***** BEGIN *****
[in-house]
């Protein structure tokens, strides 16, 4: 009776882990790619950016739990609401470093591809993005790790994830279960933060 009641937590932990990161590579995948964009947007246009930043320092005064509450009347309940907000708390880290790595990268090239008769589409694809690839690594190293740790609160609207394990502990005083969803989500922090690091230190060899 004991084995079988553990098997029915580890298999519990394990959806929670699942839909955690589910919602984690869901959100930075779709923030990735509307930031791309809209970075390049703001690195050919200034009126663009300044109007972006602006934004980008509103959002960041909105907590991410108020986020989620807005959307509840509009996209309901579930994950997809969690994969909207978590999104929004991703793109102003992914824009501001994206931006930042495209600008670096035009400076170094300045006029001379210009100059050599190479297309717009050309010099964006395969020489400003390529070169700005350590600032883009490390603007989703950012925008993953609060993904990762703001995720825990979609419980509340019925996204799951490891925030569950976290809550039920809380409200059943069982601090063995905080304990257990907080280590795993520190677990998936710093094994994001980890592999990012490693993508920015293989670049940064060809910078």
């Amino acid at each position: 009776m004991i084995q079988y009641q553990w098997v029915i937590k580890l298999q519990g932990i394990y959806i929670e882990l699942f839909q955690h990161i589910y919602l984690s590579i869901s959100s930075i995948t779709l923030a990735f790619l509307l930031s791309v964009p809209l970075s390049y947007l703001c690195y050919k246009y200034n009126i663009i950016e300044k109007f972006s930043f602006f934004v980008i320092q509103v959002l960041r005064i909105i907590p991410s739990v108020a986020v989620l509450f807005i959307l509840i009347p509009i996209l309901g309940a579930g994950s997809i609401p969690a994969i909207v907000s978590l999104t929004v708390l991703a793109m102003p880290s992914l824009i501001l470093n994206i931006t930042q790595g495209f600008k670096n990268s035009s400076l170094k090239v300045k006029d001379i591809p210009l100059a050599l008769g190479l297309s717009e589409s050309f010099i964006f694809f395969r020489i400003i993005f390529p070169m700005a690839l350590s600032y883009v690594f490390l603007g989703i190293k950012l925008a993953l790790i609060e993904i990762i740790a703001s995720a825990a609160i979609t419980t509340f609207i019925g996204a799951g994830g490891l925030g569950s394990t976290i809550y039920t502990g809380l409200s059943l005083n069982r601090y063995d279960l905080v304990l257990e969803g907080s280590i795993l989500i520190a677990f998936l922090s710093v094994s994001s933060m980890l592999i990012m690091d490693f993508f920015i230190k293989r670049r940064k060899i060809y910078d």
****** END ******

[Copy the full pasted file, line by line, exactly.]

[in-house]
């Protein structure tokens, strides 16, 4: 009776882990790619950016739990609401470093591809993005790790994830279960933060 009641937590932990990161590579995948964009947007246009930043320092005064509450009347309940907000708390880290790595990268090239008769589409694809690839690594190293740790609160609207394990502990005083969803989500922090690091230190060899 004991084995079988553990098997029915580890298999519990394990959806929670699942839909955690589910919602984690869901959100930075779709923030990735509307930031791309809209970075390049703001690195050919200034009126663009300044109007972006602006934004980008509103959002960041909105907590991410108020986020989620807005959307509840509009996209309901579930994950997809969690994969909207978590999104929004991703793109102003992914824009501001994206931006930042495209600008670096035009400076170094300045006029001379210009100059050599190479297309717009050309010099964006395969020489400003390529070169700005350590600032883009490390603007989703950012925008993953609060993904990762703001995720825990979609419980509340019925996204799951490891925030569950976290809550039920809380409200059943069982601090063995905080304990257990907080280590795993520190677990998936710093094994994001980890592999990012490693993508920015293989670049940064060809910078």
């Amino acid at each position: 009776m004991i084995q079988y009641q553990w098997v029915i937590k580890l298999q519990g932990i394990y959806i929670e882990l699942f839909q955690h990161i589910y919602l984690s590579i869901s959100s930075i995948t779709l923030a990735f790619l509307l930031s791309v964009p809209l970075s390049y947007l703001c690195y050919k246009y200034n009126i663009i950016e300044k109007f972006s930043f602006f934004v980008i320092q509103v959002l960041r005064i909105i907590p991410s739990v108020a986020v989620l509450f807005i959307l509840i009347p509009i996209l309901g309940a579930g994950s997809i609401p969690a994969i909207v907000s978590l999104t929004v708390l991703a793109m102003p880290s992914l824009i501001l470093n994206i931006t930042q790595g495209f600008k670096n990268s035009s400076l170094k090239v300045k006029d001379i591809p210009l100059a050599l008769g190479l297309s717009e589409s050309f010099i964006f694809f395969r020489i400003i993005f390529p070169m700005a690839l350590s600032y883009v690594f490390l603007g989703i190293k950012l925008a993953l790790i609060e993904i990762i740790a703001s995720a825990a609160i979609t419980t509340f609207i019925g996204a799951g994830g490891l925030g569950s394990t976290i809550y039920t502990g809380l409200s059943l005083n069982r601090y063995d279960l905080v304990l257990e969803g907080s280590i795993l989500i520190a677990f998936l922090s710093v094994s994001s933060m980890l592999i990012m690091d490693f993508f920015i230190k293989r670049r940064k060899i060809y910078d």